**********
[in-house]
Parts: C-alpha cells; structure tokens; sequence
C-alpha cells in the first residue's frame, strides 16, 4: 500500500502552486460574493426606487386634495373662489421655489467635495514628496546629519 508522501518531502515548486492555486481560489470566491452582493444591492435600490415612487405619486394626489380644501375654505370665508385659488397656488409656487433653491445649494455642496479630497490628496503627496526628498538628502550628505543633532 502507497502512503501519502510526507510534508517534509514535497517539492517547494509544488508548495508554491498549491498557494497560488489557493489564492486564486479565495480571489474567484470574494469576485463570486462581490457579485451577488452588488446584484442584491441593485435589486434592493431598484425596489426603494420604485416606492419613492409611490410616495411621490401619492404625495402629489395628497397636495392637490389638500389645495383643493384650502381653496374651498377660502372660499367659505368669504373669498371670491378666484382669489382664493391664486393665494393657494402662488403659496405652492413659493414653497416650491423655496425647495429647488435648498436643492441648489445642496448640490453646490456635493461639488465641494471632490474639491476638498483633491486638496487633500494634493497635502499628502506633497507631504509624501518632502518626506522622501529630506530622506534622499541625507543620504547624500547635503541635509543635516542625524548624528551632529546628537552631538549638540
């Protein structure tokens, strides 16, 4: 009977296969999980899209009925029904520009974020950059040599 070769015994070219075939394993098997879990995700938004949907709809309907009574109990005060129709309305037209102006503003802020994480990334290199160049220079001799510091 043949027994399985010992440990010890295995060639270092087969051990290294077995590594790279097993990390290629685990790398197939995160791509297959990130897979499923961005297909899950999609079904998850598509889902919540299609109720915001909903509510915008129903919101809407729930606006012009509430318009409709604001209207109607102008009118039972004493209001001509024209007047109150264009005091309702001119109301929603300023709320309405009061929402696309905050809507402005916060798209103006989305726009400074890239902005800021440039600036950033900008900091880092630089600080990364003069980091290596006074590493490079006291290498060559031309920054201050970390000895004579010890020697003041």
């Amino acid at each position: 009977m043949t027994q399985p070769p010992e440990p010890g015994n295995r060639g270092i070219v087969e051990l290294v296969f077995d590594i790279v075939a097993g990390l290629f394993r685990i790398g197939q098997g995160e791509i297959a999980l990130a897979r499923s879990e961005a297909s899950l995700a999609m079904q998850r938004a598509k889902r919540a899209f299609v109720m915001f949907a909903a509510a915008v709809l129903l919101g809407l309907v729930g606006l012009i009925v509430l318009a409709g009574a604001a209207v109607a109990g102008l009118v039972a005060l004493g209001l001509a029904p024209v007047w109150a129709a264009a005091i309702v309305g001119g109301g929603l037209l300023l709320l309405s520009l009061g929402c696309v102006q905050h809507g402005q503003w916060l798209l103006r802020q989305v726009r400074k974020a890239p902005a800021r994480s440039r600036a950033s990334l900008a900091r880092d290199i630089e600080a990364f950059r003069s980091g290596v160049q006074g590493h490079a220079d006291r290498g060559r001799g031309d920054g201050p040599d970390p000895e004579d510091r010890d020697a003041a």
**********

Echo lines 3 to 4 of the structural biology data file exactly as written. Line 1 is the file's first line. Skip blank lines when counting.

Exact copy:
C-alpha cells in the first residue's frame, strides 16, 4: 500500500502552486460574493426606487386634495373662489421655489467635495514628496546629519 508522501518531502515548486492555486481560489470566491452582493444591492435600490415612487405619486394626489380644501375654505370665508385659488397656488409656487433653491445649494455642496479630497490628496503627496526628498538628502550628505543633532 502507497502512503501519502510526507510534508517534509514535497517539492517547494509544488508548495508554491498549491498557494497560488489557493489564492486564486479565495480571489474567484470574494469576485463570486462581490457579485451577488452588488446584484442584491441593485435589486434592493431598484425596489426603494420604485416606492419613492409611490410616495411621490401619492404625495402629489395628497397636495392637490389638500389645495383643493384650502381653496374651498377660502372660499367659505368669504373669498371670491378666484382669489382664493391664486393665494393657494402662488403659496405652492413659493414653497416650491423655496425647495429647488435648498436643492441648489445642496448640490453646490456635493461639488465641494471632490474639491476638498483633491486638496487633500494634493497635502499628502506633497507631504509624501518632502518626506522622501529630506530622506534622499541625507543620504547624500547635503541635509543635516542625524548624528551632529546628537552631538549638540
């Protein structure tokens, strides 16, 4: 009977296969999980899209009925029904520009974020950059040599 070769015994070219075939394993098997879990995700938004949907709809309907009574109990005060129709309305037209102006503003802020994480990334290199160049220079001799510091 043949027994399985010992440990010890295995060639270092087969051990290294077995590594790279097993990390290629685990790398197939995160791509297959990130897979499923961005297909899950999609079904998850598509889902919540299609109720915001909903509510915008129903919101809407729930606006012009509430318009409709604001209207109607102008009118039972004493209001001509024209007047109150264009005091309702001119109301929603300023709320309405009061929402696309905050809507402005916060798209103006989305726009400074890239902005800021440039600036950033900008900091880092630089600080990364003069980091290596006074590493490079006291290498060559031309920054201050970390000895004579010890020697003041």